Researchers from North Carolina State University have created elastic, touch-sensitive fibres that can interface with electronic devices and be applied into sensors.
“We have created soft and stretchable fibres that can detect touch, as well as strain and twisting,” said Michael Dickey, a professor of chemical and biomolecular engineering at NC State and corresponding author of a paper describing the work. “These microscopic fibres may be useful for integrating electronics in new places, including wearable devices.”
According to NC State, the new fibres are made of tube-like polymer strands that are a few hundred microns in diameter and contain eutectic gallium and indium (EGaIn), which is a liquid metal alloy.
Each fibre consists of three strands with one completely filled with EGaIn, one two-thirds filled with EGaIn, and remainder one-third filled with EGaIn. The tubes are then twisted together into a tight spiral.
The touch-responsive fibre is capacitive and works in the same way as touch screens on smartphones. Capacitance describes the phenomenon of an electric charge that is stored between two conductors and separated by an insulator.
When a finger (conductor) touches the screen of a smartphone (insulator), it changes the capacitance between the finger and the electronic material beneath the screen. The smartphone’s technology then interprets that change in capacitance as a command.
For NC State’s device, a finger touching the elastic fibre changes the capacitance between the finger and the EGaIn inside the insulating polymer strands. By moving a finger along the fibre, the capacitance varies depending on how many of the strands contain EGaIn at that point in the fibre.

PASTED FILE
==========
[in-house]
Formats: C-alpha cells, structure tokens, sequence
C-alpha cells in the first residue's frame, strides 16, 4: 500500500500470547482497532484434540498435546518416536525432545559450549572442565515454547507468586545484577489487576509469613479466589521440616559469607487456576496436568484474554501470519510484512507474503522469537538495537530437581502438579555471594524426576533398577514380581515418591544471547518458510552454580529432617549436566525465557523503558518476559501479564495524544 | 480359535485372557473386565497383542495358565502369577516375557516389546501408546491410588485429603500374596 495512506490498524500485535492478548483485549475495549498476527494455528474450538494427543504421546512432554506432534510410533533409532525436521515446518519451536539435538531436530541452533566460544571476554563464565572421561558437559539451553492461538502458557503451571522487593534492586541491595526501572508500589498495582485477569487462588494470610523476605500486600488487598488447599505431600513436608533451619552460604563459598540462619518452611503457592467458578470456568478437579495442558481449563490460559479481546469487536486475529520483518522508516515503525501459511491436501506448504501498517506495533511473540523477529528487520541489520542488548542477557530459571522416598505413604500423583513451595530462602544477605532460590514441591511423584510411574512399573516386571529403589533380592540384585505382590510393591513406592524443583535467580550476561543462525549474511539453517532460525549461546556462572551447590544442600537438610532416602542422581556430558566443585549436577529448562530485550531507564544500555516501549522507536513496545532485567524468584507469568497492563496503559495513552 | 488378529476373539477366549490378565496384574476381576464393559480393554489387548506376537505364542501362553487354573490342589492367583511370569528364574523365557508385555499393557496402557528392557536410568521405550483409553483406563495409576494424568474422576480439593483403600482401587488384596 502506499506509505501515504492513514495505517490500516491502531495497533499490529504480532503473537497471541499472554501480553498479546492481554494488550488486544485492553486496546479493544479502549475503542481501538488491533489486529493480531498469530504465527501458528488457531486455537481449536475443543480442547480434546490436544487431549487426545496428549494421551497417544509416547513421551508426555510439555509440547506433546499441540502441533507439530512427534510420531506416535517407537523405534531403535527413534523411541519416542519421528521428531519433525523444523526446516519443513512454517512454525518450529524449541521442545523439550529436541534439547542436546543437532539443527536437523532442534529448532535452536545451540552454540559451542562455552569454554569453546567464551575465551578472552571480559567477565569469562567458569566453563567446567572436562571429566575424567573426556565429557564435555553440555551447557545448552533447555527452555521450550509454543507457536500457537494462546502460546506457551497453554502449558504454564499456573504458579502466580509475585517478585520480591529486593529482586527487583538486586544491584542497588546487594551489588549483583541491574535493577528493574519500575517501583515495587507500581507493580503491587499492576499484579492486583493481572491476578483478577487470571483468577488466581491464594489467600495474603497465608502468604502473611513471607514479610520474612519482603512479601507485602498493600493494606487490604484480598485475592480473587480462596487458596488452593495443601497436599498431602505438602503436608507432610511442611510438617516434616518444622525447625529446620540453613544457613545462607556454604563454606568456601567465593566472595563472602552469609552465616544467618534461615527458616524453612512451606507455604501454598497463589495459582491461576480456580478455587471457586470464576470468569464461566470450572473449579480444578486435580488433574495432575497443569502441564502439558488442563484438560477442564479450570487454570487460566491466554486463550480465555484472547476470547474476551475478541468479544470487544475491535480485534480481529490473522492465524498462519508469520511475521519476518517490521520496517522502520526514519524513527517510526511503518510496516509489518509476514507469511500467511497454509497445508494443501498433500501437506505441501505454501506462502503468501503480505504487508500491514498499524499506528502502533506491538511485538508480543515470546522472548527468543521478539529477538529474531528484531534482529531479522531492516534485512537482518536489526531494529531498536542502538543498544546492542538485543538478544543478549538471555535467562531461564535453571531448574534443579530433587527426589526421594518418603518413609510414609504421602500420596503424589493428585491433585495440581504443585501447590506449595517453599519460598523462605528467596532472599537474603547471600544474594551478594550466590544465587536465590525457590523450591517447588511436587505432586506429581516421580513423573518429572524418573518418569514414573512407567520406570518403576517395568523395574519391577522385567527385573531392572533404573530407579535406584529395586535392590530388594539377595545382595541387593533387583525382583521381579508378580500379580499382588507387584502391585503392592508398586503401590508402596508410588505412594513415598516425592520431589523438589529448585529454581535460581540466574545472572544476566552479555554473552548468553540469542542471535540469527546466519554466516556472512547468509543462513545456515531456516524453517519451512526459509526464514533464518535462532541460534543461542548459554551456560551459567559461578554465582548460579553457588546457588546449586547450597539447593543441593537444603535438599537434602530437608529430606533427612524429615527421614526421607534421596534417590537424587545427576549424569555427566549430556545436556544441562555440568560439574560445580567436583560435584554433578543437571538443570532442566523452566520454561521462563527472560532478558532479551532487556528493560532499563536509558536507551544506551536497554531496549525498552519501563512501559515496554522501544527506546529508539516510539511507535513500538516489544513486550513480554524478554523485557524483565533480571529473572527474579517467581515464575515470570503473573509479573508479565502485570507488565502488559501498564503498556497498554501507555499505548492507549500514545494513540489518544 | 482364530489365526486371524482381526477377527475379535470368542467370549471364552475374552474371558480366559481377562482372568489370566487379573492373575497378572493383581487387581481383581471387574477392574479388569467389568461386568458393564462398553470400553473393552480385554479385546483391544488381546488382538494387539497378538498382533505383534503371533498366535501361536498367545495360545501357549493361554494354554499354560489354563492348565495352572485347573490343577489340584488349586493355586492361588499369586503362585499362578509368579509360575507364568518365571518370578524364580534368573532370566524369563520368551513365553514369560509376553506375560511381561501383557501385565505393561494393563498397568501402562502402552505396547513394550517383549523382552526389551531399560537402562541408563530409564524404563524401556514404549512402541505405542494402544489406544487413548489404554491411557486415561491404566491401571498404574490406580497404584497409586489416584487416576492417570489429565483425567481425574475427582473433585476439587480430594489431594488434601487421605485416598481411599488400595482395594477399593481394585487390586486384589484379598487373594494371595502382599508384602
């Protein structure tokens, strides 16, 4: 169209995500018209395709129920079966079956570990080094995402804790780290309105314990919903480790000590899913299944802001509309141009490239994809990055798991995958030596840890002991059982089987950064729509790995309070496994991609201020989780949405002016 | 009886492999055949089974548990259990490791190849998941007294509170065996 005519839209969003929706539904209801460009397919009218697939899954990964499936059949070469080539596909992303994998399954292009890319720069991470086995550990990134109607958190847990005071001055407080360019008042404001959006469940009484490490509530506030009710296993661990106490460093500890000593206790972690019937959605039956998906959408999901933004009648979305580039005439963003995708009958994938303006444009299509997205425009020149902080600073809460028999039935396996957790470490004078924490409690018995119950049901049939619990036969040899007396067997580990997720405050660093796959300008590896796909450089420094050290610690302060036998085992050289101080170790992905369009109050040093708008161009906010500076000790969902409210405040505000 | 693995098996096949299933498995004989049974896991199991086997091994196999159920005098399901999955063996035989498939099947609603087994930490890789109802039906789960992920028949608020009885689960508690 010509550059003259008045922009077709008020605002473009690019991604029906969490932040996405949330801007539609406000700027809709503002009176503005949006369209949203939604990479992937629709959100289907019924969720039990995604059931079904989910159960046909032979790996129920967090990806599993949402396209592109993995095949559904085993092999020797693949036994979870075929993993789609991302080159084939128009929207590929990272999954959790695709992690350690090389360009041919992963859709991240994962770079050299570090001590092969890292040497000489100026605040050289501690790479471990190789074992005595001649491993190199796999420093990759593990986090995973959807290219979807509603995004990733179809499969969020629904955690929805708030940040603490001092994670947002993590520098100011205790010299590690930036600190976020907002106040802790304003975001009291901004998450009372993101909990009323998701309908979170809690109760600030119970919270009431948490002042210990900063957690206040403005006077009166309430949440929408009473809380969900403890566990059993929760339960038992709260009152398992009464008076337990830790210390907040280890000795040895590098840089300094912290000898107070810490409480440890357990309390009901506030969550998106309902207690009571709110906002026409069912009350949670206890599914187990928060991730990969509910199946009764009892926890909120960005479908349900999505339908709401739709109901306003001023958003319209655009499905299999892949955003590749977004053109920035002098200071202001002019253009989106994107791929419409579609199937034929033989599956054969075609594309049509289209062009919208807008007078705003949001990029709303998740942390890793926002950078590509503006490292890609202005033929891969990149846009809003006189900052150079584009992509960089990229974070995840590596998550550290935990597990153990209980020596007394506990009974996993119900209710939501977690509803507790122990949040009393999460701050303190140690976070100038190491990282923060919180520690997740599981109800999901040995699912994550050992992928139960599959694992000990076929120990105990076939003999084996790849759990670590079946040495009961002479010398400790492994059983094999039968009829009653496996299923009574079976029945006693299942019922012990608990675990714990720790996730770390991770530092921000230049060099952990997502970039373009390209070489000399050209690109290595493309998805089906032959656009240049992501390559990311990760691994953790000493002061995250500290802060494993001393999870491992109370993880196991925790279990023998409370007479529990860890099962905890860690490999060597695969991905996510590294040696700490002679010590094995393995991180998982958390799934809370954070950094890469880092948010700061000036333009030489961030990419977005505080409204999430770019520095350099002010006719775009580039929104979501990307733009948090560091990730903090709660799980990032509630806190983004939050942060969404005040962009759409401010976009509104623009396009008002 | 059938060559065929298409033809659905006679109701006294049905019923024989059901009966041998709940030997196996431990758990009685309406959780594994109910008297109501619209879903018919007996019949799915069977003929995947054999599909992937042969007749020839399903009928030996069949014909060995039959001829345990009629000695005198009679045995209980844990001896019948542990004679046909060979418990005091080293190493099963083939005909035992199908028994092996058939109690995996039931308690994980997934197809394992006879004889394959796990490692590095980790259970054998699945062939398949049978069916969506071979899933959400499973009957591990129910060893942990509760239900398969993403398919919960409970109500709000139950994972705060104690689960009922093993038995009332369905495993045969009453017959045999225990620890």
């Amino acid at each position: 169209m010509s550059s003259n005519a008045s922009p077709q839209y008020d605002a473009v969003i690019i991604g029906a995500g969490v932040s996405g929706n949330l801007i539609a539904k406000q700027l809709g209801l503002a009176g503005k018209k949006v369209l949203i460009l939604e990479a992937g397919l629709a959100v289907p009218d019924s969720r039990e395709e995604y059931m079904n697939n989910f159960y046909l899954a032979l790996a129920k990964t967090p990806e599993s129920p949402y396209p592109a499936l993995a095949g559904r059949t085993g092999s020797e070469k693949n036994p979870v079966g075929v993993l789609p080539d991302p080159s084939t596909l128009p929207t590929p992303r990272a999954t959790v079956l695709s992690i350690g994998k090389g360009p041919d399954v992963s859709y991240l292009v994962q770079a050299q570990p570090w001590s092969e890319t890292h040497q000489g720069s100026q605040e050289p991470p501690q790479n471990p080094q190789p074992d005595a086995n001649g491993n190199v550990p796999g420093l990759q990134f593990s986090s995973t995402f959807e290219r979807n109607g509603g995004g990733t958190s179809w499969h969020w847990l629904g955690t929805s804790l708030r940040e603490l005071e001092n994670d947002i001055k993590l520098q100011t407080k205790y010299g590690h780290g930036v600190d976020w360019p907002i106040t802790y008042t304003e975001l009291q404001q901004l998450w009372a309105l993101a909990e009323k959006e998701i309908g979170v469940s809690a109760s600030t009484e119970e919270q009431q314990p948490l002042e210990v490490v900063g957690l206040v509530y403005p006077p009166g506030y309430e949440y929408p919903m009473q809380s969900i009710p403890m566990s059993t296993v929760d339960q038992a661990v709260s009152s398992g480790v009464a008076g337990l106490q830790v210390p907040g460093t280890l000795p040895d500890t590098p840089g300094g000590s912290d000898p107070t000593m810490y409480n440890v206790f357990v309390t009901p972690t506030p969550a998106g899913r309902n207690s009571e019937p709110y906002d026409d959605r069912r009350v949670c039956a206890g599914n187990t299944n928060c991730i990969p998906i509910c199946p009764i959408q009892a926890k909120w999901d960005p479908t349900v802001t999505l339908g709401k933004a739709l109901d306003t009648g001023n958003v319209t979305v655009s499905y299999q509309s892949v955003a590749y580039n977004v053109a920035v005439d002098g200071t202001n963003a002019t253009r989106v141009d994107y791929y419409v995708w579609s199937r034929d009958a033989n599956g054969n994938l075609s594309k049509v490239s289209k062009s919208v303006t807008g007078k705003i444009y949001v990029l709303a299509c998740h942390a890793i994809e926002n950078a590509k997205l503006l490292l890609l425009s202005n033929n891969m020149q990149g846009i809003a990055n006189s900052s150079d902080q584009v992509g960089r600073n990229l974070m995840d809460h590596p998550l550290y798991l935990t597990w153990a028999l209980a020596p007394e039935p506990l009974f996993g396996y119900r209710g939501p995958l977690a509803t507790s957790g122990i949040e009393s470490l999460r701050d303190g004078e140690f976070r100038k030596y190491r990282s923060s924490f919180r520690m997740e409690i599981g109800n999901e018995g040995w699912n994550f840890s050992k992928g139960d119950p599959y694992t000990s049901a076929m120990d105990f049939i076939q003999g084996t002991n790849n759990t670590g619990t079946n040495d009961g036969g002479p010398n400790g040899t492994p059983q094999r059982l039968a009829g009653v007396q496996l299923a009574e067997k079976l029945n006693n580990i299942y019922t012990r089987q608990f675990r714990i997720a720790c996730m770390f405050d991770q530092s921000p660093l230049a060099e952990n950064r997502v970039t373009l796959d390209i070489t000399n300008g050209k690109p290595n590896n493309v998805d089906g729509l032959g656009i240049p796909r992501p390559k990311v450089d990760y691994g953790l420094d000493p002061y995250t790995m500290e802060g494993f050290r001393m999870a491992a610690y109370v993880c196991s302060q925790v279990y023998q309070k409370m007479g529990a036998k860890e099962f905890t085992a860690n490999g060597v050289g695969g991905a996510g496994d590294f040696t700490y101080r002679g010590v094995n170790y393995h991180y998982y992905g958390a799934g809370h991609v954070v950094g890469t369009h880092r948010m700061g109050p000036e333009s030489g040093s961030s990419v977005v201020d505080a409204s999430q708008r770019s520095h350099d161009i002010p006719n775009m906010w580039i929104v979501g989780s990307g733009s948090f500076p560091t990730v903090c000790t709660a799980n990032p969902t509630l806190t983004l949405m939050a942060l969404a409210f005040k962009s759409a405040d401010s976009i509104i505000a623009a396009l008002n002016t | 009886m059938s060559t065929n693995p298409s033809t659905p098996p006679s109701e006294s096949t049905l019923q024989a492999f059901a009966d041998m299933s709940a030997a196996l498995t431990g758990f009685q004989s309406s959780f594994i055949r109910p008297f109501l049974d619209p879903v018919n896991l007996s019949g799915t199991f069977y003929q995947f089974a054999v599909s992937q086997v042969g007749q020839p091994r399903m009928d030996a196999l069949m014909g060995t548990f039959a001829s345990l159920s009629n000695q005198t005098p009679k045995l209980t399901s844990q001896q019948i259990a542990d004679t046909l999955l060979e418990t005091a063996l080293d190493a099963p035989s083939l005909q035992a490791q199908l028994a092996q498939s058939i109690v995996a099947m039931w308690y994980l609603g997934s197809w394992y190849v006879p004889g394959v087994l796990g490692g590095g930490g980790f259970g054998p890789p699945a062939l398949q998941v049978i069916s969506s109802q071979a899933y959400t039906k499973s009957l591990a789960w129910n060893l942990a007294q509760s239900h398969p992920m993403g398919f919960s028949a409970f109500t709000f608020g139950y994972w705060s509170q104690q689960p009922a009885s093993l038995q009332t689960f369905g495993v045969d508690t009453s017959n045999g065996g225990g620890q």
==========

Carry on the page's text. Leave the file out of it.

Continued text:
This gives the user the user the ability to send different electronic signals depending on which part of the fibre is being touched.
The researchers also developed a sensor using two polymer strands, both of which are completely filled with EGaIn.
The strands are twisted into a tight spiral. Increasing the number of twists elongates the elastic strands and brings the EGaIn in the two tubes closer together. This changes the capacitance between the two strands.
“We can tell how many times the fibre has been twisted based on the change in capacitance,” Dickey says. “That’s valuable for use in torsion sensors, which measure how many times, and how quickly, something revolves. The advantage of our sensor is that it is built from elastic materials and can therefore be twisted 100 times more – two orders of magnitude – than existing torsion sensors.”
The paper, “Stretchable Capacitive Sensors of Torsion, Strain, and Touch Using Double Helix Liquid Metal Fibers,” is published in Advanced Functional Materials.